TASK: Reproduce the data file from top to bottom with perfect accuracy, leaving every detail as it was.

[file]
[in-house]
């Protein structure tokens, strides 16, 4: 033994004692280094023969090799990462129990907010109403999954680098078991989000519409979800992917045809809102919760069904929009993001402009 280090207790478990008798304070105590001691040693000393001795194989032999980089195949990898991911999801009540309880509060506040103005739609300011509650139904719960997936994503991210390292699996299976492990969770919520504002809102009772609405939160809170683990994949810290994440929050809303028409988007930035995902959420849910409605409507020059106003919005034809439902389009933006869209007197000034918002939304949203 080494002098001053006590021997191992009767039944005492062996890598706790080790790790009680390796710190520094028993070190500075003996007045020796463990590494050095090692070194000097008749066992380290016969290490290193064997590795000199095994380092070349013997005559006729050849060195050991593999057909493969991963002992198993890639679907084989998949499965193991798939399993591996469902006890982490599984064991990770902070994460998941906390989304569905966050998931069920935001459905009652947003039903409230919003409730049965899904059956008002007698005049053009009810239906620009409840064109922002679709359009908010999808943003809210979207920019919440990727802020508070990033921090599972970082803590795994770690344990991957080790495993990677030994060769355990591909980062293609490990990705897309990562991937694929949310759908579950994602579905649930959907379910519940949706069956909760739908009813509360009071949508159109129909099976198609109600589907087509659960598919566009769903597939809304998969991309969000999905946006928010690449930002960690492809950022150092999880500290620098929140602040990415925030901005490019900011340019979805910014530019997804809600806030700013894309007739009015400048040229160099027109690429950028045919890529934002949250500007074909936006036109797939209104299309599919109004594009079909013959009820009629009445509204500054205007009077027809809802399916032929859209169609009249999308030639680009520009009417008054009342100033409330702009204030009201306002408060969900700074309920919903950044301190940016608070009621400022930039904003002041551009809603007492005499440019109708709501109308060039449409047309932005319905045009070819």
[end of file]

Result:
[in-house]
């Protein structure tokens, strides 16, 4: 033994004692280094023969090799990462129990907010109403999954680098078991989000519409979800992917045809809102919760069904929009993001402009 280090207790478990008798304070105590001691040693000393001795194989032999980089195949990898991911999801009540309880509060506040103005739609300011509650139904719960997936994503991210390292699996299976492990969770919520504002809102009772609405939160809170683990994949810290994440929050809303028409988007930035995902959420849910409605409507020059106003919005034809439902389009933006869209007197000034918002939304949203 080494002098001053006590021997191992009767039944005492062996890598706790080790790790009680390796710190520094028993070190500075003996007045020796463990590494050095090692070194000097008749066992380290016969290490290193064997590795000199095994380092070349013997005559006729050849060195050991593999057909493969991963002992198993890639679907084989998949499965193991798939399993591996469902006890982490599984064991990770902070994460998941906390989304569905966050998931069920935001459905009652947003039903409230919003409730049965899904059956008002007698005049053009009810239906620009409840064109922002679709359009908010999808943003809210979207920019919440990727802020508070990033921090599972970082803590795994770690344990991957080790495993990677030994060769355990591909980062293609490990990705897309990562991937694929949310759908579950994602579905649930959907379910519940949706069956909760739908009813509360009071949508159109129909099976198609109600589907087509659960598919566009769903597939809304998969991309969000999905946006928010690449930002960690492809950022150092999880500290620098929140602040990415925030901005490019900011340019979805910014530019997804809600806030700013894309007739009015400048040229160099027109690429950028045919890529934002949250500007074909936006036109797939209104299309599919109004594009079909013959009820009629009445509204500054205007009077027809809802399916032929859209169609009249999308030639680009520009009417008054009342100033409330702009204030009201306002408060969900700074309920919903950044301190940016608070009621400022930039904003002041551009809603007492005499440019109708709501109308060039449409047309932005319905045009070819």